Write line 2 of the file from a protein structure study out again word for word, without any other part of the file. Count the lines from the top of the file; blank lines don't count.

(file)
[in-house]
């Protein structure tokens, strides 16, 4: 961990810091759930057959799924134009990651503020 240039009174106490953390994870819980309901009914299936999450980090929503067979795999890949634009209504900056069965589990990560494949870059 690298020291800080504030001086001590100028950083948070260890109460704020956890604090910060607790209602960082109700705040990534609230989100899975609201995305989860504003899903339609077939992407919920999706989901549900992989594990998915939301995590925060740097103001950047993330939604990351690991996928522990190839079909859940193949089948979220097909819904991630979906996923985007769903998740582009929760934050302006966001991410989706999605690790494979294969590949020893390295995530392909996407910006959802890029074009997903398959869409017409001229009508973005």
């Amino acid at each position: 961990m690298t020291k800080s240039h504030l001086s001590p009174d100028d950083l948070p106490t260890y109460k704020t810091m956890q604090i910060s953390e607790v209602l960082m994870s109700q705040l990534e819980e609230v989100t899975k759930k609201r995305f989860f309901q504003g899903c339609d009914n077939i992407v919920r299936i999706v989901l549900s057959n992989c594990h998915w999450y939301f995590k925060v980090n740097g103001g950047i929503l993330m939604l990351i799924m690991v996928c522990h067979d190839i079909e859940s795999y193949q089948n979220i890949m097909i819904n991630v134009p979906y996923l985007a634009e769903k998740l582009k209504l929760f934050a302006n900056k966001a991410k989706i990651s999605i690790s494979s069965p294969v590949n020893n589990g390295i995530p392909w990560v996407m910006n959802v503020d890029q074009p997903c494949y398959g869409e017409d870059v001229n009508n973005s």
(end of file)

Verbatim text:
């Protein structure tokens, strides 16, 4: 961990810091759930057959799924134009990651503020 240039009174106490953390994870819980309901009914299936999450980090929503067979795999890949634009209504900056069965589990990560494949870059 690298020291800080504030001086001590100028950083948070260890109460704020956890604090910060607790209602960082109700705040990534609230989100899975609201995305989860504003899903339609077939992407919920999706989901549900992989594990998915939301995590925060740097103001950047993330939604990351690991996928522990190839079909859940193949089948979220097909819904991630979906996923985007769903998740582009929760934050302006966001991410989706999605690790494979294969590949020893390295995530392909996407910006959802890029074009997903398959869409017409001229009508973005």